The Data Little Secret
There's something about your data that no one is telling you. It's the unspoken secret that all of the data you're mining, warehousing, and databasing isn't exactly contributing much to the success of your company. We've all been convinced into thinking we must grab hold of as much customer data as possible. And we have complied. We have data everywhere. It's in repositories whose intent is to, as technopedia defines it, "keep different kinds of data together, yet separated by a database or other container.
Sounds fine and well until you begin to have so many databases and applications that it becomes difficult to find anything at all. All of that data sits in silos and isn't being maximized because it isn't being effectively integrated with other data across platforms to form a comprehensive customer profile. It's still bits and pieces instead of a detailed picture of customer behavior, preferences, demographics, and opportunities.
Customer data is the holy grail for most companies. The more they know about their customers, the better they can deliver products and services they know, not assume, the customer actually wants. With every single swipe of a credit or debit card, every online purchase, every website visited, and every Google search, customers leave behind data. This is the data companies want and will either pay for or go to great lengths and investment to collate themselves.
The company engine consists mainly of developers, marketers, and sales. These are the folks who need to know what products to design and bring to market; which marketing channels work best; and what sales pitch is going to close the deal. Without customer data, it's like throwing spaghetti at a wall to see what sticks. With it, however, companies can be much more targeted in their approach - much more competitive and much more industry leading. They can reduce costs, increase efficiencies, and build brand reputation.
As we've tossed the paper in lieu of SaaS applications, demand for these tools has skyrocketed. Cloud computing spending is growing at nearly 5 times the rate of IT spending and is expected to increase to more than 6 times the rate through 2020. Of course, where there is demand, there is opportunity. Software companies have filled the gap to overflowing. There are apps for everything, not the least of which are CRMs, file sharing apps, collaboration software, sales force and marketing automation, database management systems, and enterprise resource management software. There are literally hundreds of possibilities that promise to do everything from improving productivity to boosting teamwork.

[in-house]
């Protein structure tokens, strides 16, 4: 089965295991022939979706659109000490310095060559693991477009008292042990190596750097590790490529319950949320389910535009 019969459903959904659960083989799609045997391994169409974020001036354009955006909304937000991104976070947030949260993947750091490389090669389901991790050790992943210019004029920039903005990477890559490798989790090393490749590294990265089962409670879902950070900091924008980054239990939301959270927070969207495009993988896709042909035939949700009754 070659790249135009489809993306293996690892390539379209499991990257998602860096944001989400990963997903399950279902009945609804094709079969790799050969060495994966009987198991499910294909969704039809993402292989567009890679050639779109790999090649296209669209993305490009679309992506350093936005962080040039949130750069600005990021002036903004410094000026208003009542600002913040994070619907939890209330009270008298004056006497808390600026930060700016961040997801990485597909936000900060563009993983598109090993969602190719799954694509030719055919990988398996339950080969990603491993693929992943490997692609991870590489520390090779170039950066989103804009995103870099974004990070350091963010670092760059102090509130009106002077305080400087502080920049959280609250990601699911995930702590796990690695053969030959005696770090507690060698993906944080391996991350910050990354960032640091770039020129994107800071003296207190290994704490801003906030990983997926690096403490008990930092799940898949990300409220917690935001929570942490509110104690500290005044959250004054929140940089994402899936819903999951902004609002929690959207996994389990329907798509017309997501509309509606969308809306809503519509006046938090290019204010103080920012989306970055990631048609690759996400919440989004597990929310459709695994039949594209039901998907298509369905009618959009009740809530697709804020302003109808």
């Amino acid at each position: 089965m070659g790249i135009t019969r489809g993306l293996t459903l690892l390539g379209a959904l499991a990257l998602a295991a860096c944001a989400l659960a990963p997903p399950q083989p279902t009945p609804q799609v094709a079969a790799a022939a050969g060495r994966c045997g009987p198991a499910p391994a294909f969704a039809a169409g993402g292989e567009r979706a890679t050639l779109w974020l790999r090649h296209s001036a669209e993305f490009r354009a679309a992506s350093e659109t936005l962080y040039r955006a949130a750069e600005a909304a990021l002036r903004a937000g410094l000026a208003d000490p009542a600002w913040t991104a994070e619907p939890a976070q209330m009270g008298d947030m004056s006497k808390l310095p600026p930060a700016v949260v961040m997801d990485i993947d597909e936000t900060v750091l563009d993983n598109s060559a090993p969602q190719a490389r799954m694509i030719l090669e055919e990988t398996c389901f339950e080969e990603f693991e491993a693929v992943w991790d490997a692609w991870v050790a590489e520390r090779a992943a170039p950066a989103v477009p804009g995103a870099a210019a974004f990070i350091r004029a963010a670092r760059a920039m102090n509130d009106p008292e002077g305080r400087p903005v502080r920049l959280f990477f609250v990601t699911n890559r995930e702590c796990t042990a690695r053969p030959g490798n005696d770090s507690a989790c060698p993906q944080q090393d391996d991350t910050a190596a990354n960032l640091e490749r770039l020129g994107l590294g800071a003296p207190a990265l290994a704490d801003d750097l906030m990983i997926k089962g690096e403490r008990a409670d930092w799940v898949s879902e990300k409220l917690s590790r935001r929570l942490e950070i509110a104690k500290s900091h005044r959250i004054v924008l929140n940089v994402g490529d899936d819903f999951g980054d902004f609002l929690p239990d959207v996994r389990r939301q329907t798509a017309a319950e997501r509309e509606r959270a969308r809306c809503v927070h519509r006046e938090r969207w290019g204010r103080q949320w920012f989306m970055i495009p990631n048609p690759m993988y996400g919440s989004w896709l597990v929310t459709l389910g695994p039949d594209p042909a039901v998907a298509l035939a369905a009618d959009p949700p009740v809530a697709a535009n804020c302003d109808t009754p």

Preference for these tools are highly subjective and no one company will use the same set of tools. In fact, even within a single company, there are often departments who prefer their own apps instead of using what other departments may be using for the same purpose. Depending on a company's policies and governance, departments and individual employees may be free to sign up and use any app they find the most useful. SaaS management and SaaS contracts are complicated.
This creates a whole lot of unintegrated data, that is, data that isn't mapped from customer to marketing, from customer to research and development, from customer to sales. The data is there, but no one is talking to each other. Marketing doesn't have access to all of the potential customer data they could use to improve advertising performance. Sales doesn't know enough to target their efforts on a per-customer basis. R&D focuses on line extensions rather than innovating new products based on customer data.
Welcome to the Party, Middleware
Middleware used to be the go-to for software developers. It helped them connect systems so they could build better software. Today, however, middleware has reinvented itself. It's now helping companies bring together all of the disjointed data from across their enterprise and beyond.
Organizations recognize the value in all of the data they have scattered across the company. They want to leverage everything they have, even combining it with purchased customer data from third parties, to get ahead of the competition. It's not just sales, marketing, and R&D, either. Everyone from finance to HR wants a piece of the pie because this kind of data helps them plan and predict, forecast and analyze.